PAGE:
Reviewed by Dennis Morton
What a pleasure it is to watch a good movie
with a smart friend and then spend a few hours talking about it. That pleasure
was mine, recently, when I watched "Last Orders" for the second time.
This is a quiet movie. Ostensibly, this
is the story of a short road trip from London to Margate. The travelers
are four men on a simple mission. They've been asked to scatter the ashes
of a man they knew well - a man named Jack. Jack was a friend to three
of them and a father to the fourth. I say 'ostensibly' because, as in most
good movies, there's more going on in "Last Orders" than at first appears.
With six of Britain's finest actors, a
skillfully edited series of flashbacks, and cinematography that ranges
from the almost romantic to the grittily realistic, director Fred Schepisi
weaves bits and pieces of each character's memory into a tapestry that
seems somehow familiar and therefore, oddly reassuring.
These partial portraits of the six main
characters add up to a picture of life as most of us know it - one full
of work, repetitions, small joys, major disappointments, compensations,
love and losses.
On the surface, the flashbacks and the
conversation between the men on the way to Margate recapitulate the life
of Jack, a man who dreamt of becoming a doctor, but who ended up, like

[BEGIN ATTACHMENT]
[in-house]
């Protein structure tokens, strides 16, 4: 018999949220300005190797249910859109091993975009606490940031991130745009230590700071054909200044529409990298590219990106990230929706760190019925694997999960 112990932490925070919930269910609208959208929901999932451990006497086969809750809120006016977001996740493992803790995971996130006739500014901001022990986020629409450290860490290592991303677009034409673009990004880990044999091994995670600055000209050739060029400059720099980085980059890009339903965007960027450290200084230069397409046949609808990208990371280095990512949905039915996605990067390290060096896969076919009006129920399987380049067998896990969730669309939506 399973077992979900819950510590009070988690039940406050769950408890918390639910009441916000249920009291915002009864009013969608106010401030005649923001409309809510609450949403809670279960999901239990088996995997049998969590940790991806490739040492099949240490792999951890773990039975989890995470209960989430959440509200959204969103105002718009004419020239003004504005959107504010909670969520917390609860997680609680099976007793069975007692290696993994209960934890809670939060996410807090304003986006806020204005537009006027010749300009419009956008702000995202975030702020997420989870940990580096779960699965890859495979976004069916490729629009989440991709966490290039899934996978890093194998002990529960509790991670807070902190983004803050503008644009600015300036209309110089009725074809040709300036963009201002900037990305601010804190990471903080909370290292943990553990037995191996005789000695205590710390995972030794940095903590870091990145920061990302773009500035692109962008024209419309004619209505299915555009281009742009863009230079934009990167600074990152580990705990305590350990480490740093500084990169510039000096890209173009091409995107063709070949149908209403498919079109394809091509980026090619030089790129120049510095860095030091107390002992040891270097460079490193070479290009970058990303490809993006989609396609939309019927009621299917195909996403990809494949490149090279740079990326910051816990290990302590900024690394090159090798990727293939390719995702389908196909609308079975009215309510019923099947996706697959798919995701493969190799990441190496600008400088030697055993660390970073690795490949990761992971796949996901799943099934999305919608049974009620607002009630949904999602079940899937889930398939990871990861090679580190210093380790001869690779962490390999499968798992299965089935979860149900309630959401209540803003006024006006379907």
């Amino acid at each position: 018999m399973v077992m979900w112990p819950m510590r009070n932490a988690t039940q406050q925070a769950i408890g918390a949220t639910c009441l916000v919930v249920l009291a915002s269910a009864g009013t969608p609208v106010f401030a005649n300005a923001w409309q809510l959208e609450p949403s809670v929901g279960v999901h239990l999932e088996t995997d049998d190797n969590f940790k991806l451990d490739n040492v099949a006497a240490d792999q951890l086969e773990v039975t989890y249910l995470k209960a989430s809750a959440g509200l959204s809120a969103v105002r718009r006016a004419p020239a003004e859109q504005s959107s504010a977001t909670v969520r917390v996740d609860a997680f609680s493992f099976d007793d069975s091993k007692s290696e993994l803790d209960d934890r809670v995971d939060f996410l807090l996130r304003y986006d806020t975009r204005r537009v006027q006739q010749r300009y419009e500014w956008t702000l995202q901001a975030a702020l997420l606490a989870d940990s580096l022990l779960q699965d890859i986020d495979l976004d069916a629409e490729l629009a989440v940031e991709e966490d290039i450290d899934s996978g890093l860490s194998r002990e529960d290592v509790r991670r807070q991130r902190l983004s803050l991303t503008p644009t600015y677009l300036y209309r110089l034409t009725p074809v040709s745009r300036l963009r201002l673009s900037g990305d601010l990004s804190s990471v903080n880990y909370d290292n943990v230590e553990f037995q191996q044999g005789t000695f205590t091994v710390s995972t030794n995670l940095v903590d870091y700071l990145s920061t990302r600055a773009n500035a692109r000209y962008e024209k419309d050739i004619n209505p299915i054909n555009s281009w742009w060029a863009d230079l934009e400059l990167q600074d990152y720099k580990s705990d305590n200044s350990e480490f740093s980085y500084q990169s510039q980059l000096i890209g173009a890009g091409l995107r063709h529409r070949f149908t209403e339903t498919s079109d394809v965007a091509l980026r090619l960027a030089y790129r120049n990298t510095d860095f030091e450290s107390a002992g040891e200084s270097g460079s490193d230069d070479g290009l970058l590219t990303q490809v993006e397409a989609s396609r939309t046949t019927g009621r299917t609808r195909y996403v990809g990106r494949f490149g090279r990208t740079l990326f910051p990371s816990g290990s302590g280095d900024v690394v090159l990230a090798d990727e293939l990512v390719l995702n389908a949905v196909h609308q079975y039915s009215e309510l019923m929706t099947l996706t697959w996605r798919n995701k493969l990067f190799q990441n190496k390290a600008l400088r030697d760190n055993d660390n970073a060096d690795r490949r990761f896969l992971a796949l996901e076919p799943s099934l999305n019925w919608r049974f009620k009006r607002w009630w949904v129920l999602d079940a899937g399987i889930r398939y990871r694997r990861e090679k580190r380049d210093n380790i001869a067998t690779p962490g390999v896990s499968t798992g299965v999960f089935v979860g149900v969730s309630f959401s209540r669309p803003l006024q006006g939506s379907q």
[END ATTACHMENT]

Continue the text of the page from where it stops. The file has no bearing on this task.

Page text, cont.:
his father before him, wielding a cleaver instead of a scalpel. As a butcher,
Jack learned that if you're going to squeeze a profit from your daily toil,
it will be because you've learned to control the waste.
With an equal sense of economy, Fred Schepisi,
who also wrote the understated but eloquent script, manages to give us
two stories for the price of one. My friend and I agreed that the stealth
story, the narrative below the surface, is the story of Ray. Played by
Bob Hoskins, Ray figures into most of the episodes recalled along the way
Ray - Lucky Ray Jack calls him. And Jack's
wife calls him Little Ray of Sunshine, Little Ray of Hope. As the miles
add up and the years flash by, it becomes clear that while Jack may have
been the visible cynosure of the small group, it is Ray who always mends
the net that keeps the group together. Ray: nearly invisible, but easily
the most honest broker of the group's intimacy. In the end, my friend suggests
that "Last Orders" is really a love story, Ray's love story. I leave that
for you to discover, or to argue with.
There's not a narrative voice in the film
to sum up the story, or guide us through it. We have to pay close attention
to the dialogue. Occasionally, the cockney gets in our way, but most of
it comes through, more than enough to ring familiar bells and summon up
the thousands of small truths that add up to a life.
Any movie with Michael Caine, Bob Hoskins,
Helen Mirren, David Hemmings, Tom Courtney and Ray Winstone sharing the
bill would be interesting to see, but "Last Orders" isn't sitting on the
of these great actors. Beautifully filmed
and edited, with a spare but elegant script, and wonderfully acted, "Last
Orders" is a fine movie in its own right.
"Last Orders" is playing at the refurbished
and newly reopened Del Mar Theatre in downtown Santa Cruz. Don't miss it.
Copyright Dennis Morton 2002